“The commitment made today stands to be a significant breakthrough and marks the first time China has agreed to negotiate a bilateral investment treaty, to include all sectors and stages of investment, with another country,” Lew said.

The United States and China first started talks on a treaty in 2008, and the two sides did not give any timeframe for the conclusion of negotiations.

A treaty would require approval by a forbidding two-thirds of the US Senate, but both countries see incentives for the effort.

The United States often complains of Chinese restrictions on foreign investors, while China has been alarmed by repeated US efforts to limit investment in sectors Washington sees as critical to national security.

Telecoms giant Huawei recently became the latest Chinese firm to lose hope over the US market after a congressional report charged its equipment could be used for spying.

“The United States pledges to treat Chinese investment equally and fairly,” Vice Premier Wang Yang said at the close of the talks.

In another frequent source of friction, the United States said it raised concerns over China’s human rights record, including its treatment of minorities.

“We firmly believe that respect for universal rights and fundamental freedoms will make China more peaceful, more prosperous and ultimately more secure,” Burns said.

Yang replied that the United States should improve its own human rights record and show “mutual respect” for other countries’ internal affairs.

“People in various regions in China, including Xinjiang and Tibet, are enjoying happier lives, and they are enjoying unprecedented freedoms,” Yang said.

More than 110 Tibetans have set themselves on fire since 2009 to protest what they see as stifling rule, while the Xinjiang region has seen frequent strife as members of the mostly Muslim Uighur community allege repression.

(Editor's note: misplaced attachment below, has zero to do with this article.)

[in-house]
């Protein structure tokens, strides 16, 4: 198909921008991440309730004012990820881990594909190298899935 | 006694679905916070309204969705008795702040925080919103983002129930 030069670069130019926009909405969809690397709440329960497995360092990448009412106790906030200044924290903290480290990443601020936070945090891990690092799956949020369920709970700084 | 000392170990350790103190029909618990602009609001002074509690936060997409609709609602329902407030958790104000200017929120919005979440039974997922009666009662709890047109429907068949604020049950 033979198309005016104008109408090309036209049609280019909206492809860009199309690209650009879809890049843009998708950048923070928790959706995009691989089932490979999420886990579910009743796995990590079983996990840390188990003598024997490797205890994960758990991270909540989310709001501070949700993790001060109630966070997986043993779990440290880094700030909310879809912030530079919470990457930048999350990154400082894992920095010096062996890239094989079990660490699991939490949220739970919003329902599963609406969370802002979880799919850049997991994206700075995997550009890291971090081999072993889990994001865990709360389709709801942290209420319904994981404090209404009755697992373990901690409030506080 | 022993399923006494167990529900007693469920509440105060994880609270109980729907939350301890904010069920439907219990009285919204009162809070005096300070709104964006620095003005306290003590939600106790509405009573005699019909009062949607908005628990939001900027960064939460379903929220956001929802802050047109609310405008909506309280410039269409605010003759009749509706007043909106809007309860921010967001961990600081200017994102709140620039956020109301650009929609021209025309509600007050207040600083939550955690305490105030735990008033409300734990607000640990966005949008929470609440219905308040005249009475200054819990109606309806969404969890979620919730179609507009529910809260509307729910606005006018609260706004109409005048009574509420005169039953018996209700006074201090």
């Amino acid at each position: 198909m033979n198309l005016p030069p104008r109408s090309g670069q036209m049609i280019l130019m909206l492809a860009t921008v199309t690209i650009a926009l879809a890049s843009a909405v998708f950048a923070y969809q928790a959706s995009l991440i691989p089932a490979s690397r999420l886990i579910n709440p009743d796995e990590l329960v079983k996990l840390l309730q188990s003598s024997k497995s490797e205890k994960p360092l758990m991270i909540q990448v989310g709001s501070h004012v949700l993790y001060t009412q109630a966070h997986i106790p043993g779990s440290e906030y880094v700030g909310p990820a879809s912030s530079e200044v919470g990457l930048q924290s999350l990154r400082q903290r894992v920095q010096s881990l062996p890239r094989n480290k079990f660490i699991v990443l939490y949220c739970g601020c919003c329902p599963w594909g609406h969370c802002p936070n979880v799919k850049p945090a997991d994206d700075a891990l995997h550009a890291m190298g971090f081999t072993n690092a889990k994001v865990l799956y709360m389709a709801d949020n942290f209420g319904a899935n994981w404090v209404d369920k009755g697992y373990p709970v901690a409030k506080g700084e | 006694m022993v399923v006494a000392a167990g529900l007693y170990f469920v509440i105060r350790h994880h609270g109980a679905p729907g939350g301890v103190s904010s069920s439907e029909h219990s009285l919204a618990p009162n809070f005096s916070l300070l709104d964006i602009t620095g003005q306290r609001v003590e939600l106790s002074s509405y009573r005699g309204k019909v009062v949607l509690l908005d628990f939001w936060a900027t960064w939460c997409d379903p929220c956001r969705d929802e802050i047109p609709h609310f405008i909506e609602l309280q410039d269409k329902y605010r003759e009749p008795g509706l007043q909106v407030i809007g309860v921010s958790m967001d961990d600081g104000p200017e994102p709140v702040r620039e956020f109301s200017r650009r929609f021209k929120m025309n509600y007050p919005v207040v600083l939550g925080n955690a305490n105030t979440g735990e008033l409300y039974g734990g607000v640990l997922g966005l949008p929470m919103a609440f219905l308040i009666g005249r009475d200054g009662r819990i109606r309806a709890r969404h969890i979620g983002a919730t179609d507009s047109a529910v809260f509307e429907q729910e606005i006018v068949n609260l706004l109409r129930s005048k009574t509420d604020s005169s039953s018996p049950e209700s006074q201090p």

Obama also pressed China on its tense maritime disputes with Japan, the Philippines and Vietnam, saying that the United States would not accept ”coercion or intimidation.”

 

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hard times !
Obama administration has not yet explained to both Hong Kong and China her NSA's intrusions into our Internet Exchange at Chinese Univ.in Shatin and the computers of our public officials,businessmen and students as well.it also undermines the co-operation between the States and Hong Kong and harmful to our mutual trust too.hacking is considered a criminal offence here in Hong Kong and how about large-scaled and long-time hackings done by state-owned intelligence agencies on the pretexts of national security and anti-terrorism ? Luckily it is learnt that now at least Russians are using electricial typewriters in drafting their documents to their leaders after the revelations of Snowden in recent weeks ! Bravo ! So will other governments around the world and our SAR administration as well in e-communications plus the security of our Internet Exchange and the landing sites of our fibre-optic submarine cables at both Tseung Kwun O and Chun Hum Kok in Stanley Peninsula, Hong Kong Island.